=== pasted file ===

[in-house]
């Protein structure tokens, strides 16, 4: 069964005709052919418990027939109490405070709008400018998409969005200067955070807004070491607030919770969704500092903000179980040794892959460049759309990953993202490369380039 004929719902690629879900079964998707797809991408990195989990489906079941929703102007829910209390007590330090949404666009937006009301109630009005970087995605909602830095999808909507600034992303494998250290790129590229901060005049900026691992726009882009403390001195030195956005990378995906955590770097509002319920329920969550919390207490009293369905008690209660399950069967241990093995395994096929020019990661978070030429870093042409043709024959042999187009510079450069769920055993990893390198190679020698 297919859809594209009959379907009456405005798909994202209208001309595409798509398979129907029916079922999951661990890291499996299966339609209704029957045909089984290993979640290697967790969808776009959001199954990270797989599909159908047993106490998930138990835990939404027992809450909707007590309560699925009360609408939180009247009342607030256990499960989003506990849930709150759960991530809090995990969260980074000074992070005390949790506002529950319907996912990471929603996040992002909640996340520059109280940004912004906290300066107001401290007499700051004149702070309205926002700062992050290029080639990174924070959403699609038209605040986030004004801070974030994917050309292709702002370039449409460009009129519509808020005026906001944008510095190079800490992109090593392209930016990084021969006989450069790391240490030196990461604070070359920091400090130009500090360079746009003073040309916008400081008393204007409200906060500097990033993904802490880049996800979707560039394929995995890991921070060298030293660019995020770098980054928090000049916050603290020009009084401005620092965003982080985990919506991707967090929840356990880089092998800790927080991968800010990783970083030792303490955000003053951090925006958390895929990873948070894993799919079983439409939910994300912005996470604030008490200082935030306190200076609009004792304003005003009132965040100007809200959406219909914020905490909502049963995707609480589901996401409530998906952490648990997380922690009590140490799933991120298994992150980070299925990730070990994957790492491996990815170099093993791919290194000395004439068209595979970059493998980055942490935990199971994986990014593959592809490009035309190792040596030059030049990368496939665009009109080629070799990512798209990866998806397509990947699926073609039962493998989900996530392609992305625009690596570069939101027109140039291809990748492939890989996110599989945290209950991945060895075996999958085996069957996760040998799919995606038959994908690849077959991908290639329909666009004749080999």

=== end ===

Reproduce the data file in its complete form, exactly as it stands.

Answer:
[in-house]
């Protein structure tokens, strides 16, 4: 069964005709052919418990027939109490405070709008400018998409969005200067955070807004070491607030919770969704500092903000179980040794892959460049759309990953993202490369380039 004929719902690629879900079964998707797809991408990195989990489906079941929703102007829910209390007590330090949404666009937006009301109630009005970087995605909602830095999808909507600034992303494998250290790129590229901060005049900026691992726009882009403390001195030195956005990378995906955590770097509002319920329920969550919390207490009293369905008690209660399950069967241990093995395994096929020019990661978070030429870093042409043709024959042999187009510079450069769920055993990893390198190679020698 297919859809594209009959379907009456405005798909994202209208001309595409798509398979129907029916079922999951661990890291499996299966339609209704029957045909089984290993979640290697967790969808776009959001199954990270797989599909159908047993106490998930138990835990939404027992809450909707007590309560699925009360609408939180009247009342607030256990499960989003506990849930709150759960991530809090995990969260980074000074992070005390949790506002529950319907996912990471929603996040992002909640996340520059109280940004912004906290300066107001401290007499700051004149702070309205926002700062992050290029080639990174924070959403699609038209605040986030004004801070974030994917050309292709702002370039449409460009009129519509808020005026906001944008510095190079800490992109090593392209930016990084021969006989450069790391240490030196990461604070070359920091400090130009500090360079746009003073040309916008400081008393204007409200906060500097990033993904802490880049996800979707560039394929995995890991921070060298030293660019995020770098980054928090000049916050603290020009009084401005620092965003982080985990919506991707967090929840356990880089092998800790927080991968800010990783970083030792303490955000003053951090925006958390895929990873948070894993799919079983439409939910994300912005996470604030008490200082935030306190200076609009004792304003005003009132965040100007809200959406219909914020905490909502049963995707609480589901996401409530998906952490648990997380922690009590140490799933991120298994992150980070299925990730070990994957790492491996990815170099093993791919290194000395004439068209595979970059493998980055942490935990199971994986990014593959592809490009035309190792040596030059030049990368496939665009009109080629070799990512798209990866998806397509990947699926073609039962493998989900996530392609992305625009690596570069939101027109140039291809990748492939890989996110599989945290209950991945060895075996999958085996069957996760040998799919995606038959994908690849077959991908290639329909666009004749080999």